4.3 PC Users Running GNU/Linux

The default X server configuration varies from distribution to distribution and release to release of GNU/Linux. If your system fails to recognize the keypad keys as distinct keys, change the NumLock state, turning it on or off, as the case may be, then try again. If this doesn’t solve your problem, you may have to modify the X keysym mappings with xmodmap.

On one distribution on an Intel PC, the following .xmodmaprc set things up nicely.

! File:  .xmodmaprc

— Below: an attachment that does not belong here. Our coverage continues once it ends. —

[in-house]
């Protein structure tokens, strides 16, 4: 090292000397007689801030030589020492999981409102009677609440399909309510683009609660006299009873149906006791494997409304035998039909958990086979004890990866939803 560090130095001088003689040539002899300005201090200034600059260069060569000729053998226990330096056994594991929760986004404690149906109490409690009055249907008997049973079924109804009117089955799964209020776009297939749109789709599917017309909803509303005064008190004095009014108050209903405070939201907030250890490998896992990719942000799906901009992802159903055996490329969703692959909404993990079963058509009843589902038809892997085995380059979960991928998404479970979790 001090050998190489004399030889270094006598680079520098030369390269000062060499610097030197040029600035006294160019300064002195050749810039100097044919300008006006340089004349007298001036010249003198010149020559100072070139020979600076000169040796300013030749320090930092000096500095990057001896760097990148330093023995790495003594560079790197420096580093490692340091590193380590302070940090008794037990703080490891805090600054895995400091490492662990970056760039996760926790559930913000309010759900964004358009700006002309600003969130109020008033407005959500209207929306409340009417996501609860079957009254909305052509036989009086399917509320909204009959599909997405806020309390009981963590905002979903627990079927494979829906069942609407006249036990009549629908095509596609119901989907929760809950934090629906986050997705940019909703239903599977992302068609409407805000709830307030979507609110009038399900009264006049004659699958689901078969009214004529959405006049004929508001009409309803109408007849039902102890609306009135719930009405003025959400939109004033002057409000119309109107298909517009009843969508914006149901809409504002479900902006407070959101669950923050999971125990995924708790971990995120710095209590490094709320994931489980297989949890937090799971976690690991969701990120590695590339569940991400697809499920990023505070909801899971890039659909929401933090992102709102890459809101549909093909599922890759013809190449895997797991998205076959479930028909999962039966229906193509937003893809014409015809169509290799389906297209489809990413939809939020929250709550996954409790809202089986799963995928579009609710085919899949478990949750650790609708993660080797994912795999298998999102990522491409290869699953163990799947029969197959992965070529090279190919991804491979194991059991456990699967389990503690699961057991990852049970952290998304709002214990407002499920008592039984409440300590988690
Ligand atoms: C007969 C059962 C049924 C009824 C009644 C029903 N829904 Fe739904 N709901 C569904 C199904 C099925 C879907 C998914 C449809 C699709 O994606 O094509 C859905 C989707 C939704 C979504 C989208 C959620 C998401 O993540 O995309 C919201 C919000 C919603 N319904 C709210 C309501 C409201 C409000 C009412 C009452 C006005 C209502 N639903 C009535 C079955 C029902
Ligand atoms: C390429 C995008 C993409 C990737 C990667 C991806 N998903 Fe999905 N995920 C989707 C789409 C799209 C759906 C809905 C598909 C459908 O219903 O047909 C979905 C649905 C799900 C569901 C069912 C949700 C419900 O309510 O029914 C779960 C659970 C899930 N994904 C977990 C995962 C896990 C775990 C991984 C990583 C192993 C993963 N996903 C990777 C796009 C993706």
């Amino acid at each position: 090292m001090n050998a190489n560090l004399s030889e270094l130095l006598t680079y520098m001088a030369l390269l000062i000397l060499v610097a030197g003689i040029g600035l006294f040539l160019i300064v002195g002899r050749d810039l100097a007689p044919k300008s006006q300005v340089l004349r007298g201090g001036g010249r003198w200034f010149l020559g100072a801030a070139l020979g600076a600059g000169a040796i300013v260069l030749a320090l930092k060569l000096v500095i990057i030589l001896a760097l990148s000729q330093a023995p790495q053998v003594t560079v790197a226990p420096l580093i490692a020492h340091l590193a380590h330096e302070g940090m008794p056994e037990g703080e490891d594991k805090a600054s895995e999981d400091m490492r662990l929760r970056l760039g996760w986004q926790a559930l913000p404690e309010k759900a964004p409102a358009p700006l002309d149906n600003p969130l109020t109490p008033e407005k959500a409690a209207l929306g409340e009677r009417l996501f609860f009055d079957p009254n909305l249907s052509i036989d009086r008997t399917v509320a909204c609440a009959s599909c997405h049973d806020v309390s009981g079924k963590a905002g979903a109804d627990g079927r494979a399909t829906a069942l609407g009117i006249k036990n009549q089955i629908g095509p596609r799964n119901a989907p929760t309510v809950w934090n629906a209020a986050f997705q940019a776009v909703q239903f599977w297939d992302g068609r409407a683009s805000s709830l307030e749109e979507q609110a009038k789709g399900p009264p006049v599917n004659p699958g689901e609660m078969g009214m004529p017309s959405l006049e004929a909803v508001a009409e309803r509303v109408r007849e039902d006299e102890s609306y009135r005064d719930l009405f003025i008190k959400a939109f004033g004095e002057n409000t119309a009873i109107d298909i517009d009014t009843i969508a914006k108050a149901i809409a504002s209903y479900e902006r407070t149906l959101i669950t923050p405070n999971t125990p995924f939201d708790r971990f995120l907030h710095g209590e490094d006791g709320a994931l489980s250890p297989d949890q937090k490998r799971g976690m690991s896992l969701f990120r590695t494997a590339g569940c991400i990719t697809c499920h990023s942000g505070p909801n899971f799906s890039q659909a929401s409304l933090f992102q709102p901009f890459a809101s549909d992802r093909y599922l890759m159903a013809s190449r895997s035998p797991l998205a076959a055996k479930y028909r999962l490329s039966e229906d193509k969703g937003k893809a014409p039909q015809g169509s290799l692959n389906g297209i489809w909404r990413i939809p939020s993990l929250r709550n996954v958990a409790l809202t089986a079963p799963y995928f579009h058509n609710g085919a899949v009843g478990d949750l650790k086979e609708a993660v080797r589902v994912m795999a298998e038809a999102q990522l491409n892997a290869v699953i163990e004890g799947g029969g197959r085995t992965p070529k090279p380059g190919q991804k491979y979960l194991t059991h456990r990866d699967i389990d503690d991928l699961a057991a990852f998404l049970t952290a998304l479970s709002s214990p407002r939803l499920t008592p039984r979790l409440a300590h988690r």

! Set up PC keypad under GNU/Linux for the Emacs EDT Emulation
clear  mod2
keycode  77 = F12
keycode  96 = Num_Lock Pointer_EnableKeys
add mod2 = Num_Lock

In this example, after feeding the file to the xmodmap command, the PC NumLock keypad key will be configurable for the emulation of the PF1 key. The PC keypad can now emulate an LK-201 keypad (less the comma key), the standard keyboard supplied with DEC terminals VT-200 and above. This .xmodmaprc file switches the role of the F12 and NumLock keys. It has been tested on Red Hat GNU/Linux 5.2. Other versions of GNU/Linux may require different keycodes. (General Notes on Using NumLock for the PF1 Key on Unix Systems for further help on how to do this.)

Please note: Remember, it may be necessary to have NumLock in one position (ON) or the other (OFF) for the PC keypad to emulate the LK-201 keypad properly.